With global attention focusing on London for the Games of the 30th Olympiad, a parallel competition of superlative ability has gone largely unnoticed. I’m referring, of course, to the Microbial Olympics, a truth-based but (largely) fictional test of microbial abilities published in Nature Reviews Microbiology.
For the contributors, it’s an exercise in extreme – and occasionally cringe-inducing – punnery: Bacillus Bill and Salmonella Sam serve as announcers, and a spherical contestant is said to be “feeling cocc-y”.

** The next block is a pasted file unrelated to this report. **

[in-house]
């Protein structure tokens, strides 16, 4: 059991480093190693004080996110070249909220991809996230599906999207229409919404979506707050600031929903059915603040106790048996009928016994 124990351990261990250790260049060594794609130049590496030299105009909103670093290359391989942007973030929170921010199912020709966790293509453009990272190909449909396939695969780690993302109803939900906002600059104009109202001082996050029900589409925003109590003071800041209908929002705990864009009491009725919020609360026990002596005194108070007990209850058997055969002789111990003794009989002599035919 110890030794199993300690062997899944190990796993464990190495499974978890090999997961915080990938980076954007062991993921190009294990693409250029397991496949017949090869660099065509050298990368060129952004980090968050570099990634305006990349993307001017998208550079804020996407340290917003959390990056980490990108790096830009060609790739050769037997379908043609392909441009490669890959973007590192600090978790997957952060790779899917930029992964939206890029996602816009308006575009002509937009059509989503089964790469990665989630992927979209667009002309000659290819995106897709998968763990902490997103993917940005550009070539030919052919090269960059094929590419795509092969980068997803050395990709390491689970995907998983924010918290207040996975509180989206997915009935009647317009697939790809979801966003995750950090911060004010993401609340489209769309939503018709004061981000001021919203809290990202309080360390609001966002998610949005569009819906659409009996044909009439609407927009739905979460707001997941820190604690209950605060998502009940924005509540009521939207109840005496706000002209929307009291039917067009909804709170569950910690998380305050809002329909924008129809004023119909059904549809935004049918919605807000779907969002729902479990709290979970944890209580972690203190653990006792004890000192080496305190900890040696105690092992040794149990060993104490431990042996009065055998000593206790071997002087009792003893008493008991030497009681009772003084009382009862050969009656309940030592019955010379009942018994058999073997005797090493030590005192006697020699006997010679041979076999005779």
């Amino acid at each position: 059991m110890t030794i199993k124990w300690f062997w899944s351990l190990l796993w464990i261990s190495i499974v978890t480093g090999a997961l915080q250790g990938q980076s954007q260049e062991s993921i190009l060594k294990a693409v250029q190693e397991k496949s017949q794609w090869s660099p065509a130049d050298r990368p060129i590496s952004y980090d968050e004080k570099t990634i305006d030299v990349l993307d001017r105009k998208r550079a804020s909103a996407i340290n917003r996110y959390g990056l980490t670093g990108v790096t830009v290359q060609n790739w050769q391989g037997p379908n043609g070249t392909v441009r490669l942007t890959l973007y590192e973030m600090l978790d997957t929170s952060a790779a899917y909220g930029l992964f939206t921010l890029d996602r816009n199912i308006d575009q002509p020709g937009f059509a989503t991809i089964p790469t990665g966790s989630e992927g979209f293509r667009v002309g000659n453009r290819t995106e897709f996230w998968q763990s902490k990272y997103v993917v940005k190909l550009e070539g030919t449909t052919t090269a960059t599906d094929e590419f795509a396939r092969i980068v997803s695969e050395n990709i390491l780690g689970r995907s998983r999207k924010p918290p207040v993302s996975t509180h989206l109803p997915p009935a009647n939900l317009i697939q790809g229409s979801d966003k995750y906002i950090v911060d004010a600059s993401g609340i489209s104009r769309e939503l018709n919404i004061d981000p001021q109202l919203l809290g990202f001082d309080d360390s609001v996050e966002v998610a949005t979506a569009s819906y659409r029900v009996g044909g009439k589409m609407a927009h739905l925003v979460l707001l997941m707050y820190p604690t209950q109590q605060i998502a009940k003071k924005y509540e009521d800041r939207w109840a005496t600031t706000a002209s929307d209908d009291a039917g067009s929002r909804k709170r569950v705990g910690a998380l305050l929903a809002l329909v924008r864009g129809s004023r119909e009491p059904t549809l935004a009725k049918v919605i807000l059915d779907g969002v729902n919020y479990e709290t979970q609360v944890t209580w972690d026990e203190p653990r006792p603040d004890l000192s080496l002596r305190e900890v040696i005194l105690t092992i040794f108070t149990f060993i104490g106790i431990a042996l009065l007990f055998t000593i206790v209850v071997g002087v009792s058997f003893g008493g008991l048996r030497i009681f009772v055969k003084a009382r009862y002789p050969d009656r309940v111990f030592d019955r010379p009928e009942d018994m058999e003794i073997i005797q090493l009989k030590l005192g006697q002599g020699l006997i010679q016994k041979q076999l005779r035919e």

A summary of the events and their respective winners:
The Sprint, which rewards the species with the fastest rate of division. E. coli pulls ahead with a doubling time of 17 minutes, but the bacteriophage virus comes out of nowhere to take the gold.
Boxing, in which microbes engage in chemical warfare via antimicrobial molecules. In the final between Pseudomonas aeruginosa and methicillin-resistant Staphylococcus aureus, the former is disqualified for the use of “performing-enhancing small molecules,” giving the top prize to the latter.
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